makers are smart, responsible and i think we (makers and the makers of make) do a pretty good job of teaching while still striving for reuse, recycle, remake…

    throwies, oddly enough, have really taken off – they’re simple, teach about electronics and they’re a lot of fun – some have even started thinking about making it easier to retrieve them.

    all this being said, not every project in MAKE is going to be 100% green (we will always strive for that though!) and not every project is going to use things that are battery powered either (but a lot do, it’s the nature of electronics and technology) – ideally, over time more and more people will think about better power sources and more eco-friendly solutions for anything that requires power – so perhaps next year, or sometime soon we’ll have a solar / wind powered throwie project.

    but yah, i don’t expect to see throwies here that much.

  8. Phillip,
    My previous post was perhaps a bit over the top, sorry. I surf a number of Make-like sites and blogs, and throwies have been all over the place lately; as you say, they’re quite popular. So I’m probably unfairly blaming Make for much more of my throwies-hype exposure than you deserve.
    The first I heard of them, GRL seemed to be advocating throwing them up against something unreachably high; which certainly sounds to me like the fun thing to do with them, but also predisposed me to view them as litter. GRLs whole self-promoted “champion-of-the-downtroden-don’t-say-vandalism” image doesn’t help; they just come off as complete poseurs next to the humility of most makers.
    Basically my problem with throwies is that a few hundred of them sound like fun. But not enough fun for using up a few hunderd button cells, even if you do recover them. And not nearly enough fun for the hype they’ve generated.
    Sorry, I’m getting all critical again. Throwies aren’t so terrible. But MAKE does such an excellent job generally, that every time there’s a new post here, I expect to see something really cool (doubly so if it involves LEDs). So keep up the good work and don’t be too annoyed by cranky guys like me :)

  9. I listen to feedback. No more throwie videos for a while!

    I was thinking it would be fun to get a couple of rare earth magnets from hard drives and slap them onto the side of a mini rc car and then be able to drive it around on the side of a metal structure. Those magnets have holes for screws and so they could just bolt on the side of an xmods car or one of those little teeny rc cars.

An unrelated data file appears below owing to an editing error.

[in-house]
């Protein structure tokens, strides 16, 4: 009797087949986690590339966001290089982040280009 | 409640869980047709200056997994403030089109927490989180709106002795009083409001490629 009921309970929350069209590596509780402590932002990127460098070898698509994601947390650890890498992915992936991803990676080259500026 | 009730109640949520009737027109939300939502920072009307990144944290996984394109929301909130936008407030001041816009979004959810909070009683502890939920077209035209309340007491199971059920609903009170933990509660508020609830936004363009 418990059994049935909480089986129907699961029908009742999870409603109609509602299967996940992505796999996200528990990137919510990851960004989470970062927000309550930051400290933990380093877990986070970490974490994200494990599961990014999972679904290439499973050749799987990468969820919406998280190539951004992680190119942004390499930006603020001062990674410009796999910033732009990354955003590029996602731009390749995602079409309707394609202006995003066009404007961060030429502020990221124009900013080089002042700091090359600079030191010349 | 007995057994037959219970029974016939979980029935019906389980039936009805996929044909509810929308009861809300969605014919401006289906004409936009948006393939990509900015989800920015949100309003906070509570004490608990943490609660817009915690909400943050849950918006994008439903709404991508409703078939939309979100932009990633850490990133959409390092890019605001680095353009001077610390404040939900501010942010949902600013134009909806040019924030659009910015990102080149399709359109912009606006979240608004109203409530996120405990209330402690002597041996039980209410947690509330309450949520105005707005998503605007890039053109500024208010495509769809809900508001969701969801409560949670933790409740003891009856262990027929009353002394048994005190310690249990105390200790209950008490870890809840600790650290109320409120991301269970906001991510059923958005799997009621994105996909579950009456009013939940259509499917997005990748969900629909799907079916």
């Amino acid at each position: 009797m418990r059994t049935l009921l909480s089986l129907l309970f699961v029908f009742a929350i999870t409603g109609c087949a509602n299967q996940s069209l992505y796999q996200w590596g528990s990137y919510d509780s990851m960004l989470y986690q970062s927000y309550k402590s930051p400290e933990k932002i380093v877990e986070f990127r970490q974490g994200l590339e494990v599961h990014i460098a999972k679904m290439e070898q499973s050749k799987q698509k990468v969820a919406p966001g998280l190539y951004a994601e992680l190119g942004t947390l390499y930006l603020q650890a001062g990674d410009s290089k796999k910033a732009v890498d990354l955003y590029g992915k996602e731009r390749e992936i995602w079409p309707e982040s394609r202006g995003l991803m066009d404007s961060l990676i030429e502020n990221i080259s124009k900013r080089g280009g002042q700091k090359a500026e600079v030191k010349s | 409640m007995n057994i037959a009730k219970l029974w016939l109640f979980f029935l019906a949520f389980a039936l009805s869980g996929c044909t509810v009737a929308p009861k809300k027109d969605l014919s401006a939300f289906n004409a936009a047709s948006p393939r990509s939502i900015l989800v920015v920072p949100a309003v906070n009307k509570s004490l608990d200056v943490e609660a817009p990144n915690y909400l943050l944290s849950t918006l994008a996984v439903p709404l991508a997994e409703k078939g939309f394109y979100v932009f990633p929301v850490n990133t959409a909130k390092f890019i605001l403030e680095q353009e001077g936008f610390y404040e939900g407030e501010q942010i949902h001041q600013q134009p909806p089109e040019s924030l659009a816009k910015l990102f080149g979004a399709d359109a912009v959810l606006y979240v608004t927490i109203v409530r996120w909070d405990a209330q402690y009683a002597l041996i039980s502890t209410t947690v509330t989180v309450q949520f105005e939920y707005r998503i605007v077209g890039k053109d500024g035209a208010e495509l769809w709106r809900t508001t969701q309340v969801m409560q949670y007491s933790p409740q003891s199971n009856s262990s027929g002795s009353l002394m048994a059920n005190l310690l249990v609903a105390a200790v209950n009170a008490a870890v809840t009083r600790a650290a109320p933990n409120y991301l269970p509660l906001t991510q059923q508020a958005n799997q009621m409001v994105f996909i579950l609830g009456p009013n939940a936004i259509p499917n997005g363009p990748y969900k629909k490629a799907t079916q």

The first structure I that I think would be fun to modify is the “hammering man” in front of the Seattle Art Museum. An rc car with a bunch of leds on it that would make the shape of a blinking eye on it would look cool and be fun to drive up the side of the scupture. It would be easy to drive down again too! It’s not the most political statement, but it would be fun.

    With all the fuss over net neutrality, I’ve also been thinking it would be interesting to do something media worthy with leds that might bring attention to that issue, but I haven’t come up with anything yet. Any ideas?

    I’m getting to the end of the maker faire podcasts. With 400 or so makers there, I couldn’t video everything, but believe me, I tried! Coming soon I’ve got a bunch of videos to edit of makers from Dorkbot and Mindcamp.

  10. Hey Phillip,

    Apart from my critics to the throwies I just wanted to say thank you because Make is the first web page I read when I turn on the computer in the morning,

  11. I find about a dozen referrences to throwies in the blog alone from the search above.

    Phil, how can you say most makers collect their old throwies when the articles all talk about throwing the out of reach? When the basic concept says to make it very hard to recollect them, why would you think most are colleted again?

    The whole concept encourages waste and littering. There’s post after post here that people don’t want to hear about throwies anymore.

    I don’t see any educational value at all. You connect an LED across a power source. This is a horrible idea, LEDs are current devices and you’re effectively shorting the battery through the LED. The only reason throwies work at all is the internal resistance of the tiny little battery is so high. There’s nothing I’ve read about throwies that gets into how they work though.

    I love Make magazine, but I’m about ready to cancel my subscritpion in protest.